We stand by our brand of journalism

It’s rare when one newspaper questions the integrity of another paper and the intentions of a hard-working journalist whose entire career personifies honesty and ethical decision-making. So we were surprised and a bit taken aback after we read Editor Robert Jumper’s column in last week’s Cherokee One Feather in which he referenced an article in The Smoky Mountain News. For that reason, I felt compelled to respond.

Teachers just don’t get enough credit

Summer is ending and schools are opening. It’s the time year when I remember the teachers.

These days, teachers are too often scapegoats for the shortcomings of parents, politicians and society at large. Truth be told, what they do each day in the classroom changes lives and changes the world. 

A festival that all of WNC should embrace

It’s fascinating to watch a cultural arts organization grow up, mature, get a little long-in-the-tooth, and then re-define itself to adjust to a changing world. That’s exactly what is happening with Folkmoot, which is now in its 36th year in Western North Carolina.

And what about that mission statement above. In these times when politicized culture wars and presidential twitter tantrums divide us, here is an arts organization whose very existence is based on trying to build bridges and foster international understanding. Folkmoot avoids politics, but now more than ever its mission is relevant and necessary.

Let’s encourage young adults to engage

Many readers know or suspect that Hannah McLeod, who has been publishing columns semi-regularly in The Smoky Mountain News since mid-2018 after graduating from Appalachian State University, is related to me. She’s my daughter.

Hannah is smart, well-read and stays informed on happenings in our country and abroad. She can discuss literature or poetry, current events, music, movies, pop culture, geography, history, and is fluent in Spanish. She took her college classes seriously and managed to earn two undergraduate degrees. 

Twenty years later, another edition done

In the beginning, one doesn’t even think about the long run. When you’re fighting every day to survive, there’s no time to look over your shoulder. Slow down long enough to take in what’s in the rearview mirror, and you’re all too likely to get eaten alive by those who would love nothing better than to chew up and spit out the upstart.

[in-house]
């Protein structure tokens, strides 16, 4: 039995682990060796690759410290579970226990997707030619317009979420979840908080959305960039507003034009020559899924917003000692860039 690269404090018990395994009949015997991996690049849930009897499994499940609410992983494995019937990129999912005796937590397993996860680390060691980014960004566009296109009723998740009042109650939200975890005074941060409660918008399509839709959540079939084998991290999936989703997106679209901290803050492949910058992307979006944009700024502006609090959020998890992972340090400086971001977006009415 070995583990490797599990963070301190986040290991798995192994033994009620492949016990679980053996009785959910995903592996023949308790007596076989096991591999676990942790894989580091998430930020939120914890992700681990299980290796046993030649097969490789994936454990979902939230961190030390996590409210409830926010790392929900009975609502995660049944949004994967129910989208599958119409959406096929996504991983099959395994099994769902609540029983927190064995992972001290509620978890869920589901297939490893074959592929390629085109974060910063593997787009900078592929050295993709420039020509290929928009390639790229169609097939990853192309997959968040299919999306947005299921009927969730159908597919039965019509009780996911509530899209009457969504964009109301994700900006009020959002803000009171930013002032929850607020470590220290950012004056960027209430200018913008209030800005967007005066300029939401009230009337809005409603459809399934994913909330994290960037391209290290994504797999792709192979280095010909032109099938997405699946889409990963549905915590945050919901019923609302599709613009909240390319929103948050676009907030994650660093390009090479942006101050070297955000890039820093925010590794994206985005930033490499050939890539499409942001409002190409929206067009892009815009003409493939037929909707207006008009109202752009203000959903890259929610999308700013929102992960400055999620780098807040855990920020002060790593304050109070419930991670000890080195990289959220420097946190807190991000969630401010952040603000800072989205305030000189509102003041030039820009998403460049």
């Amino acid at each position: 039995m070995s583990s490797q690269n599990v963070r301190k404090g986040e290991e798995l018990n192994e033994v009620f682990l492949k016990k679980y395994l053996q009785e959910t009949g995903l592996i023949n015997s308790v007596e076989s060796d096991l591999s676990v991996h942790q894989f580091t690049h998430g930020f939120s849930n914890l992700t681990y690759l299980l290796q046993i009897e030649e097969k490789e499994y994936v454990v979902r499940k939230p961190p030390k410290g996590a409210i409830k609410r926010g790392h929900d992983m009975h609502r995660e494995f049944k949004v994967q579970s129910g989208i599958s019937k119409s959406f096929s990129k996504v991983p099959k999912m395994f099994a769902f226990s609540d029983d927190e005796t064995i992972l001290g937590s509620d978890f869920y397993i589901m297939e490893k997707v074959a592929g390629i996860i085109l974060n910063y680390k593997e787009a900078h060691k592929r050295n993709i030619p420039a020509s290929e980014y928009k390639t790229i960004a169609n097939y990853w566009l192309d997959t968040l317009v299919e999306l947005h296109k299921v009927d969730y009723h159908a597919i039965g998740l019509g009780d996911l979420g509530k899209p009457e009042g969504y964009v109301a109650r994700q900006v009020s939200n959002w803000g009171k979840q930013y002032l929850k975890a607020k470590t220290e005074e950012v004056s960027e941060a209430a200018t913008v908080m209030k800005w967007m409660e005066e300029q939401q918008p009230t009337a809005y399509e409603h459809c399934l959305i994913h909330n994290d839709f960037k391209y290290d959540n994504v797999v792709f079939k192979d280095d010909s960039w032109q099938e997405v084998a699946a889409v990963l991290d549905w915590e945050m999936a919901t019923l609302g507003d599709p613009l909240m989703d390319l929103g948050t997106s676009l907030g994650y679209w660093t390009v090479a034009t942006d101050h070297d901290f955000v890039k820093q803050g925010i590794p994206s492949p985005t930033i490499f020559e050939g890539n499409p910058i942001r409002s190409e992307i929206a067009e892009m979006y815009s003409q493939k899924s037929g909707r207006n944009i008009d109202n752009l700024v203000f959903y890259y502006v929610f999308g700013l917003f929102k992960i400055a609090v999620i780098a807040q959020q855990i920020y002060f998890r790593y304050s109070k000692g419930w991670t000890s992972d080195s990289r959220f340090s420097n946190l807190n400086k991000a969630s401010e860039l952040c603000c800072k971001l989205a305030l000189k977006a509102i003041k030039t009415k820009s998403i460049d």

Memorial Day is more than flags and speeches

My wife, Lori, and I recently attended the wedding of my nephew in Fayetteville. While there, we wandered around downtown for a couple of meals and I was reminded of how the city’s affiliation with the monster military machine of Ft. Bragg defines this Southern town.

Fort Bragg is the largest U.S. Army base by population, with more than 52,000 active duty soldiers. The base also has more than 12,000 reservists, almost 9,000 civilian employees and 63,000 active duty family members. Throw in almost 100,000 retirees and their family members, and you begin to get the scope of the military’s impact. All told, the census bureau pegs the metropolitan area’s population at about 375,000.

When will the school shootings end?

“But for the grace of God, it could have been my child.”

News of college and school shootings cut straight to the heart of all parents, and I really can’t count how many times I’ve silently mouthed those words. Selfish thinking, in part, but I would be a liar if I didn’t admit to owning such sentiments when I first hear of shootings like those at Virginia Tech or Sandy Hook or (insert tragic school shooting here).

Is a ‘responsible media’ a fading memory?

It’s one of those anniversaries most would rather forget: April 20, 1999, the Columbine High School shooting. Two high school seniors murdered 12 fellow students and a teacher, and they shot and injured another 21 people before they committed suicide. They also brought bombs to the school, so the carnage could have been much worse. 

Twenty years later, the tally of school shootings and mass killings continues to mount. That shooting and its aftermath changed this country, but rather than coming together to find ways to reduce random mass shootings we’ve instead become numb, seemingly accepting the reality that they are part of life in 21st century America.

It’s the right time for the Nikwasi Initiative

From the outside looking in, the current Nikwasi Mound disagreement in Franklin seems almost contrived. I mean, do serious people truthfully believe that the volunteers who comprise the Nikwasi Initiative and who are seeking ownership of this historic Native site have any intentions other than honorable ones? 

And, as town board member Joe Collins said so succinctly in the Franklin Press, the Eastern Band of Cherokee Indians is a wealthy tribe. Tribal leaders and the Cherokee Preservation Foundation have millions of dollars to invest in preserving Cherokee culture. Turning the mound over to this initiative would do a lot to attract funding, subsequently turning the mound into a significant cultural attraction rather than just an afterthought for a town that has many important issues affecting its taxpayers.

Our job is to earn trust and keep it

A little more than two weeks ago I was part of a public radio panel that was discussing the “state of media in Western North Carolina.” The catalyst for the show was the Gannet corporation’s — owner of USA Today and more than 100 dailies and 1,000 weeklies — nationwide layoff of reporters and editors, including five at the Asheville Citizen-Times. We discussed the importance and relevance of local newspapers and media sites, and how our communities are adapting to the shift away from one or two dominant — and trustworthy — media sources. 

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